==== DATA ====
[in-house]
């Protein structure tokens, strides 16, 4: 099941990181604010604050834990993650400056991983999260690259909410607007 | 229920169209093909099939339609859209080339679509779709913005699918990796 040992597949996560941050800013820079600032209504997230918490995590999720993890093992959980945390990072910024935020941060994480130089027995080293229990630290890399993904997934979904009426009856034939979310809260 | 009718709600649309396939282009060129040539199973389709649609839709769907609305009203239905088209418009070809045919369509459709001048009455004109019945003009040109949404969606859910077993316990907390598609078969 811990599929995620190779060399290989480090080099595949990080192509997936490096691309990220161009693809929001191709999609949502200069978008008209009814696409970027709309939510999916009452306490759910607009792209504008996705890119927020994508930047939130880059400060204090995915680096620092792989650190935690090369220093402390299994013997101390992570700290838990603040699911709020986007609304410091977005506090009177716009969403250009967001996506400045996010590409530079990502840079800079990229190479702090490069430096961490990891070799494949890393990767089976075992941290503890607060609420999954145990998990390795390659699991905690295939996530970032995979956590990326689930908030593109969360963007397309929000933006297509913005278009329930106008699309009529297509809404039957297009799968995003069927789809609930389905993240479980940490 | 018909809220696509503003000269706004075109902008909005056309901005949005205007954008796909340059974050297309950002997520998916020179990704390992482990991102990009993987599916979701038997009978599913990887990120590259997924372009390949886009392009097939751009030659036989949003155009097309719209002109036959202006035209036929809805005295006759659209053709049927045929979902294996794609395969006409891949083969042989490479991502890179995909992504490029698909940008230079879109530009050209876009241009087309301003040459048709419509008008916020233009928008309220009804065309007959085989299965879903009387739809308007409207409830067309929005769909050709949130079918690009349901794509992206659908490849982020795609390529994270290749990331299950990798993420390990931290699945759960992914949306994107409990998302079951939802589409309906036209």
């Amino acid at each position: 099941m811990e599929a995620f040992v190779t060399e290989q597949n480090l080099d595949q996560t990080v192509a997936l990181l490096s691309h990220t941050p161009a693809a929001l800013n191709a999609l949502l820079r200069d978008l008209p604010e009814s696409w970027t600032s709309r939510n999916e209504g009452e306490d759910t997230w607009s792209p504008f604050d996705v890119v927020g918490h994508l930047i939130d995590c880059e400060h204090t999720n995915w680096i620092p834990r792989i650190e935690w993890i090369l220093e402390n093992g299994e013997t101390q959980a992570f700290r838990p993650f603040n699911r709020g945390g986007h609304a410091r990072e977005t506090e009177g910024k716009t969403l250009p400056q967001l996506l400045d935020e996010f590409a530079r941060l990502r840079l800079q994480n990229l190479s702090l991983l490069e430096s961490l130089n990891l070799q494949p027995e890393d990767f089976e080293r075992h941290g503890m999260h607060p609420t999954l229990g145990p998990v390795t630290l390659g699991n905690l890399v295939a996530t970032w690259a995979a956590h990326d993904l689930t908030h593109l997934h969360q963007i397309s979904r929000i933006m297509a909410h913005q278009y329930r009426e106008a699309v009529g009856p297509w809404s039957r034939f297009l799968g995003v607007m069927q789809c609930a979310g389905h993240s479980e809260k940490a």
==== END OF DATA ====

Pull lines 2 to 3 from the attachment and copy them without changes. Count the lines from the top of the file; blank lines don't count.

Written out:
């Protein structure tokens, strides 16, 4: 099941990181604010604050834990993650400056991983999260690259909410607007 | 229920169209093909099939339609859209080339679509779709913005699918990796 040992597949996560941050800013820079600032209504997230918490995590999720993890093992959980945390990072910024935020941060994480130089027995080293229990630290890399993904997934979904009426009856034939979310809260 | 009718709600649309396939282009060129040539199973389709649609839709769907609305009203239905088209418009070809045919369509459709001048009455004109019945003009040109949404969606859910077993316990907390598609078969 811990599929995620190779060399290989480090080099595949990080192509997936490096691309990220161009693809929001191709999609949502200069978008008209009814696409970027709309939510999916009452306490759910607009792209504008996705890119927020994508930047939130880059400060204090995915680096620092792989650190935690090369220093402390299994013997101390992570700290838990603040699911709020986007609304410091977005506090009177716009969403250009967001996506400045996010590409530079990502840079800079990229190479702090490069430096961490990891070799494949890393990767089976075992941290503890607060609420999954145990998990390795390659699991905690295939996530970032995979956590990326689930908030593109969360963007397309929000933006297509913005278009329930106008699309009529297509809404039957297009799968995003069927789809609930389905993240479980940490 | 018909809220696509503003000269706004075109902008909005056309901005949005205007954008796909340059974050297309950002997520998916020179990704390992482990991102990009993987599916979701038997009978599913990887990120590259997924372009390949886009392009097939751009030659036989949003155009097309719209002109036959202006035209036929809805005295006759659209053709049927045929979902294996794609395969006409891949083969042989490479991502890179995909992504490029698909940008230079879109530009050209876009241009087309301003040459048709419509008008916020233009928008309220009804065309007959085989299965879903009387739809308007409207409830067309929005769909050709949130079918690009349901794509992206659908490849982020795609390529994270290749990331299950990798993420390990931290699945759960992914949306994107409990998302079951939802589409309906036209």
């Amino acid at each position: 099941m811990e599929a995620f040992v190779t060399e290989q597949n480090l080099d595949q996560t990080v192509a997936l990181l490096s691309h990220t941050p161009a693809a929001l800013n191709a999609l949502l820079r200069d978008l008209p604010e009814s696409w970027t600032s709309r939510n999916e209504g009452e306490d759910t997230w607009s792209p504008f604050d996705v890119v927020g918490h994508l930047i939130d995590c880059e400060h204090t999720n995915w680096i620092p834990r792989i650190e935690w993890i090369l220093e402390n093992g299994e013997t101390q959980a992570f700290r838990p993650f603040n699911r709020g945390g986007h609304a410091r990072e977005t506090e009177g910024k716009t969403l250009p400056q967001l996506l400045d935020e996010f590409a530079r941060l990502r840079l800079q994480n990229l190479s702090l991983l490069e430096s961490l130089n990891l070799q494949p027995e890393d990767f089976e080293r075992h941290g503890m999260h607060p609420t999954l229990g145990p998990v390795t630290l390659g699991n905690l890399v295939a996530t970032w690259a995979a956590h990326d993904l689930t908030h593109l997934h969360q963007i397309s979904r929000i933006m297509a909410h913005q278009y329930r009426e106008a699309v009529g009856p297509w809404s039957r034939f297009l799968g995003v607007m069927q789809c609930a979310g389905h993240s479980e809260k940490a």